atthew Faustman is no stranger to the world of start ups. While he attended law school, Faustman founded a company to help make student notes widely accessible and reduce reliance on expensive hardbound textbooks. After graduation, he started practice as an associate at Latham and Watkins LLP. In a recent interview with Bloomberg Law, Faustman, CEO of new company UpCounsel, stated that he and his co-founder “had a passion for helping entrepreneurs and small businesses.” Through UpCounsel they hope to make the legal marketplace more transparent and reduce the costs to access legal services for small business clients. Faustman describes UpCounsel as the fastest growing online legal solution for businesses. The company leverages powerful technology to make the process of finding and managing legal services an efficient experience for both businesses and attorneys. By combining price transparency, reviews, and online tools, the UpCounsel platform allows businesses to tap into a diverse and talented legal workforce. Faustman believes that the legal industry will change dramatically over the next 5–10 years, such that accessing and delivering legal services will become increasingly frictionless. The result will be a dramatic shift in firm structures, hiring, and legal education.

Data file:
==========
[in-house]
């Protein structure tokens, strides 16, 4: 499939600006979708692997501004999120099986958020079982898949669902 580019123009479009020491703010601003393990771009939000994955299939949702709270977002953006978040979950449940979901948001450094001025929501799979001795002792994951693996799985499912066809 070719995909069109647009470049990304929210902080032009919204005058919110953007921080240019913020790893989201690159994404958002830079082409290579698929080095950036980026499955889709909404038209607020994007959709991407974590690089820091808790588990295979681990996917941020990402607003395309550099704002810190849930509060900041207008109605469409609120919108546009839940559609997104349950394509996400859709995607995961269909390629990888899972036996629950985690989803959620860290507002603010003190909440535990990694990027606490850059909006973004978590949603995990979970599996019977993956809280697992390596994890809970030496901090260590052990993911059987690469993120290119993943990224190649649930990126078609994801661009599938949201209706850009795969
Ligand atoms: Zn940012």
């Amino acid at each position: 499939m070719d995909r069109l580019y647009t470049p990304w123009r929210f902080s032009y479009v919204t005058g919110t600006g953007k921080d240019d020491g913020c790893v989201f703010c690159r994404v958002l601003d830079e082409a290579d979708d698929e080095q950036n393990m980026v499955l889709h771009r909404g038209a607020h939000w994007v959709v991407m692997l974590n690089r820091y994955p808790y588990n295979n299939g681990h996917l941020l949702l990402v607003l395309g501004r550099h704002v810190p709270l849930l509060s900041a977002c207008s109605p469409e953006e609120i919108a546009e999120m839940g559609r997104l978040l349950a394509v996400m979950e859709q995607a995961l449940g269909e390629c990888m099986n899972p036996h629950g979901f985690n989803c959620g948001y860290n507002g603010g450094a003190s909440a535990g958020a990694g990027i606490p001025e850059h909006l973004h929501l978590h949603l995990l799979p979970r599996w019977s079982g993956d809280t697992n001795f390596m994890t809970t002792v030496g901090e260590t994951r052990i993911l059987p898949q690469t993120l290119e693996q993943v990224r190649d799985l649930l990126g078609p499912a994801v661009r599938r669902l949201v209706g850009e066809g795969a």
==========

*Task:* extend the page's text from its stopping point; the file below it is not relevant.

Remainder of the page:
By combining price transparency, reviews, and online tools, the UpCounsel platform allows businesses to tap into a diverse and talented legal workforce.
P H O T O CRE D I T
With the Axiom model, in-house clients receive premium legal services without premium rates, and an opportunity to manifest the transformation taking place in the legal industry.
Akshay Verma ’06 Practice Management at Axiom Law